Congratulations to triumphant Tigh na Croit by HLM Architects & Lansdowne Drive by Tectonics Architects who were crowned the 2016 UK Passivhaus Awards winners. The Winners were announced at a ceremony held in London on the 7th July, attended by approximately 80 delegates.The winners were decided by PHT members and Award Ceremony delegates. — Passivhaus Trust
The future of London’s proposed garden bridge has been called into further question after the city’s new mayor, Sadiq Khan, halted preparatory work on the structure over fears this could involve more public money being spent.
The Garden Bridge Trust says the bridge from South Bank to Temple, featuring 270 trees and thousands of plants, will be a “tiara” for London, being both an iconic landmark and a vital pedestrian bridge. — The Guardian
Read more about London's Garden Bridge on architnect:London's garden bridge, the saga continuesWhy are Heatherwick's proposals succeeding in New York but tanking in London?Sadiq Khan investigates troublesome details in Thames garden bridge projectInfrastructure or advertisement? Sky to sponsor the...
The duo asked themselves the question if London will still be the capital of creativity, arts and crafts in 10 years time. Rising rents for residential and work spaces, combined with an increasingly unaffordable education system, are making the city less and less accessible. According to Boano and Prišmontas, London has always been a center for creativity, but the recent financial pressures have turned ‘creativity’ into an industry that can only be joined by people who are able to afford it. — popupcity.net
Of the four houses Frank Lloyd Wright built in New Jersey, the first and largest was the 2,000-square-foot James B. Christie House, which dates to 1940. Wright built the home on seven acres of secluded woodland and employed his Usonian principles of simplicity and practically that connect to nature. After selling in 2014 to a private buyer for $1.7 million, the Christie House is now on the market for $2.2 million after receiving a new roof and heating system. — 6sqft.com
Building walls around a city is an idea that is as old as cities themselves. In the Middle Ages, walls were built to keep out invading armies. Now they are built to keep out Mother Nature. [...]
As far as walls go, the Big U is designed to be a nice one ("a wall with benefits," as one urban designer puts it). It was one of the winning proposals in Rebuild by Design, a $930 million competition sponsored by the U.S. Department of Housing and Urban Development... — Rolling Stone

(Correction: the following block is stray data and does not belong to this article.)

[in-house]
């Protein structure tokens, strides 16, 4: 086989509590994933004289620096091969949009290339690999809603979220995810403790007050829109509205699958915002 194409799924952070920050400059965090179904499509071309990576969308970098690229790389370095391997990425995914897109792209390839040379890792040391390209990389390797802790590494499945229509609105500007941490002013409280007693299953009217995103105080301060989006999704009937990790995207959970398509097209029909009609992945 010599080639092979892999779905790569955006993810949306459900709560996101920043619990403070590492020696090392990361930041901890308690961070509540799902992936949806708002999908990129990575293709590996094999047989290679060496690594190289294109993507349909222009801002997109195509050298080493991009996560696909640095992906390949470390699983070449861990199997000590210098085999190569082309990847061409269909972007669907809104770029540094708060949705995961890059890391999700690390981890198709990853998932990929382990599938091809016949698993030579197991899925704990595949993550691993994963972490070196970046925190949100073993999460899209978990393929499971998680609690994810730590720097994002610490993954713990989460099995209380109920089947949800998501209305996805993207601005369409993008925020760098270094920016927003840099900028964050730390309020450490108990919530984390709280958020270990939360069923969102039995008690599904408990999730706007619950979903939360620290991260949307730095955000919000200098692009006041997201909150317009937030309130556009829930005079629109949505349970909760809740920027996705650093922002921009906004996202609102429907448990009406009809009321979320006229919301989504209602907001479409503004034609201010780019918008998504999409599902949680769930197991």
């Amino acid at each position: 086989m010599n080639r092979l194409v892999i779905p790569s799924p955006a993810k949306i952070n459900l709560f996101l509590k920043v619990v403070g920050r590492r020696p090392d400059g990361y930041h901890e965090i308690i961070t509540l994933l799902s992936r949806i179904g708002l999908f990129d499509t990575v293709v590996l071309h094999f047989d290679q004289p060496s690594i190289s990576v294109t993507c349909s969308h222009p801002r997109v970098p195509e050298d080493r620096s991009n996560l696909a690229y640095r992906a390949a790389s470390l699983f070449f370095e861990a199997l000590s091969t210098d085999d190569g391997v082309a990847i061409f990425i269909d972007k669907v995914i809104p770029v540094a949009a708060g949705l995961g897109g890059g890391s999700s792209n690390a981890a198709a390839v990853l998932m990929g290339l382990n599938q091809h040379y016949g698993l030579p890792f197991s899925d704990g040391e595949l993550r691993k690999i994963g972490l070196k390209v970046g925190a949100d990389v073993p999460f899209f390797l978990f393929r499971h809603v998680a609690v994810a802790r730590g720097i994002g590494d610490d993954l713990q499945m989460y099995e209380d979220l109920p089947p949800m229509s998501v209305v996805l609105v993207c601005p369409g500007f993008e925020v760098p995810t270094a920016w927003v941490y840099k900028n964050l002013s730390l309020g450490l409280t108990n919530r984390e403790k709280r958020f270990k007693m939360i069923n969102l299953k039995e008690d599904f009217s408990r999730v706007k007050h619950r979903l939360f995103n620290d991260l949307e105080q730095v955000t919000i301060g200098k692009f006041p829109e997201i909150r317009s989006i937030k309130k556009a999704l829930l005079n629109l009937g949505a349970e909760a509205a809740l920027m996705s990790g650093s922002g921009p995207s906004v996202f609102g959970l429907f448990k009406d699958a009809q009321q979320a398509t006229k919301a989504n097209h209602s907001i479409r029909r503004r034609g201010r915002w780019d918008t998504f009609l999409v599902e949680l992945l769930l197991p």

The article describes New York as having more at stake when it comes to sea-level rise than any other city in the world. A bunch of islands in a coastal estuary, New York is uniquely at risk. And, as the largest financial hub in the world with some of the most expensive real estate in the country...
I’m no longer a boater, and when I took a walk around the canal recently, I discovered that London’s canals have hundreds more boats than before, many in temporary moorings – constant cruisers that have to move every two weeks. Twenty years ago, you could walk from Little Venice to the Sainsbury’s at Kensal Green and barely see a moored boat. Now, they are two abreast almost the entire way, on both sides of the canal. — citymetric.com
Top figures from the cultural world applauded the appointment of Justine Simons, 45, by Mayor Sadiq Khan, who handed her responsibility for firms working in film, music, video games, crafts and publishing. She said: “My lifelong belief is that creativity can transform lives and places.
“Culture is part of London’s DNA. It’s a big reason so many of us choose to visit and live here, it generates billions for our economy and gives London its unique character and dynamism. — standard.co.uk
In a surprising new study, Stanford researchers have found that drought-ravaged California is sitting on top of a vast and previously unrecognized water resource, in the form of deep groundwater, residing at depths between 1,000 and nearly 10,000 feet below the surface of the state’s always thirsty Central Valley.
[...] new research could prove controversial among scientists trying to interpret what it means for a state that has battled over water, and its distribution, going back many decades. — washingtonpost.com
In bone, the proportions of protein and mineral are roughly equal – the mineral gives bone stiffness and hardness, while the protein gives it toughness or resistance to fracture. While bones can break, it is relatively rare, and they have the benefit of being self-healing [...]
“All of our existing building standards have been designed with concrete and steel in mind. Constructing buildings out of entirely new materials would mean completely rethinking the whole industry." — cam.ac.uk
If Mr. Ratti’s projections are correct, and self-driving cars can radically reduce traffic without cannibalizing existing mass transit—the hypotheticals pile up—it is possible that self-driving cars will make many cities livable in a way they aren’t now. Imagine if every U.S. city had a hybrid public-private mass-transit system on par with those in New York City or Washington, D.C., comprised entirely of self-driving vehicles. — wsj.com
SUBMIT NEWS: submit in 60 seconds!